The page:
The plots of the individual stories have some twists and turns, but each plot feels resolved at the end of the story. In “The Man Who Liked Dogs” (TMWLD), Carmady is trying to find a kidnapped or runaway teenage girl, Isobel Snare, who was last seen with her large police dog. Carmady traces the dog to a machine-gun toting killer, Jerry “Farmer” Saint, the man who liked dogs. Carmady is hit on the head and comes to in a private psychiatric hospital, where the corrupt police chief keeps inconvenient people locked up and shot full of hop. He busts out and finds Isobel, who has secretly married Saint, on a gambling ship outside the three-mile limit.
“Try the Girl” (TTG) opens with Carmady down on Central Avenue, where he meets a giant of a man in exceptionally loud clothes, Steve Skalla. Steve just did eight years in the joint, and he’s out, looking for his girl, Beulah, in Shamey’s, a dive where she used to work. Shamey’s is under new management, no longer a white establishment, but a spot for the “colored folks.” Skalla gets too rough with the boss, and flees, hiring Carmady to find Beulah. Carmady’s search leads him to Shamey’s widow, an old lush. She’s heard Beulah singing on radio KLBL under a different name. Detective work at KLBL leads Carmady to Beulah’s house. But by the time Carmady arrives, Skalla has already found the house and killed the radio station exec who was having an affair with Beulah. The radio executive’s pre-psychotic widow shows up and pumps four .25 caliber slugs into Skalla’s belly. After they take him to the hospital, Beulah comes home. Carmady beats her up, so that she can say she shot the radio station exec in self-defense.
"Mandarin's Jade” (MJ) tells the story of a late-night ransom exchange for a jade necklace, during which p.i. John Dalmas takes a sap to the head, and he loses his client, Lindley Paul. (Lindley, by the way, lives on Quinonal Avenue in Castellmare, at the top of the 270 steps behind Thelma Todd’s sidewalk café. Dalmas climbs them.)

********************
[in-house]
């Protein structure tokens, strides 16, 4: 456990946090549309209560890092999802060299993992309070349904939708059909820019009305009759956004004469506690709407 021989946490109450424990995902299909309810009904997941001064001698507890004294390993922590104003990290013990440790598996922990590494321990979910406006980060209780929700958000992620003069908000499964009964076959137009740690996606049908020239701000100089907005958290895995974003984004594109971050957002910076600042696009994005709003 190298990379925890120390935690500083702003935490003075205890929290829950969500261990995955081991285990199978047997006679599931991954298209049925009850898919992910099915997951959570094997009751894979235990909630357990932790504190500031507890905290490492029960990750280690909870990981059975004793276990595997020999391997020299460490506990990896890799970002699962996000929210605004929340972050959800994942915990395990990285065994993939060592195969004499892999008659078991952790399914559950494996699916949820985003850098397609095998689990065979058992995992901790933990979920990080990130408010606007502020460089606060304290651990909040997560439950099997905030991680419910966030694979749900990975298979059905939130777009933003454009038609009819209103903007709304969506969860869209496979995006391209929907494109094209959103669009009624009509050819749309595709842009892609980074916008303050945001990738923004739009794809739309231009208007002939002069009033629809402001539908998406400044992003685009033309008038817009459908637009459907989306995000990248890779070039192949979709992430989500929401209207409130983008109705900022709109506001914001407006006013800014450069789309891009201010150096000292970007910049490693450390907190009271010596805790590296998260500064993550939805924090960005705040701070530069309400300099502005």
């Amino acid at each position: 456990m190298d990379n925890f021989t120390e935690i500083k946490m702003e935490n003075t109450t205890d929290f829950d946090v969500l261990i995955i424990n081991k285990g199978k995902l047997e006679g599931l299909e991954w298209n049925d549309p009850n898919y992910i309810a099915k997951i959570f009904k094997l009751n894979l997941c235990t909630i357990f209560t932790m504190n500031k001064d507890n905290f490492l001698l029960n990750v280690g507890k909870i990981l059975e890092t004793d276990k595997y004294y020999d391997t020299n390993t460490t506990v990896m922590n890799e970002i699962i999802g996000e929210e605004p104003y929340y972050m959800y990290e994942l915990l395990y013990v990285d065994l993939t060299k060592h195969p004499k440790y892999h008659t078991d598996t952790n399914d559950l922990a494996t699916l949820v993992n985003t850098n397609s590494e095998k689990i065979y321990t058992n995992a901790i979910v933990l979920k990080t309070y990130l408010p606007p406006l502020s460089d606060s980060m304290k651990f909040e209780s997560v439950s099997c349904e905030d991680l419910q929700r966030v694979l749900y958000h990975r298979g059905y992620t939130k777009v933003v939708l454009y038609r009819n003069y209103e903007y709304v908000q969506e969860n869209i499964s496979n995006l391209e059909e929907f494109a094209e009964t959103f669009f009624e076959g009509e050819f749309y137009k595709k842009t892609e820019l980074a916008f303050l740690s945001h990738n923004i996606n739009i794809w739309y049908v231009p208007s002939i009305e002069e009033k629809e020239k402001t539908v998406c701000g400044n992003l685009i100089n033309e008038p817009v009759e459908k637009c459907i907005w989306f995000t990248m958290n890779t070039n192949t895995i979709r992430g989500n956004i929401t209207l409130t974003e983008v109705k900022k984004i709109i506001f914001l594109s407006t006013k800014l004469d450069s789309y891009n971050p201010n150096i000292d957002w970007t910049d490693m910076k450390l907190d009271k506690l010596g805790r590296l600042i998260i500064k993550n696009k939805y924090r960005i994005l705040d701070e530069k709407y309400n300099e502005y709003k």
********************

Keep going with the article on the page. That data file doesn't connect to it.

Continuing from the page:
Paul was carrying a cigarette case of special rolls—possible jujus—and those lead Dalmas to Soukesian the psychic. Soukesian chloroforms Dalmas, who shoots a foul-smelling Hollywood Indian. He meets Mrs. Philip Courtney Pendergrast, the young, blond, hard-drinking wife of a very old, very rich man. Mrs. Pendergrast owned that jade necklace. In a barfight, Dalmas is hit on the head with a full bottle.
If you see a coherent thread that runs through these three stories, you’re doing better than me. But consider that Chandler was more interested in writing and language, and in character than in a coherent plot. His success stitching the stories together reminds us that scenes are indeed the building blocks of fiction. We open with the scene from TTG in which Philip Marlowe (Carmady) meets Moose Molloy (Skalla) looking for his girl Velma Valento (Beulah) at Florian’s (Shamey’s). The action is essentially the same—Moose busts up the joint. This is a great opening scene, and Chandler has pumped it up from five and a half pages in TTG to thirteen and a half in FML. The descriptions in FML are similar, but richer in detail. The characters’ names have changed, and they have more depth.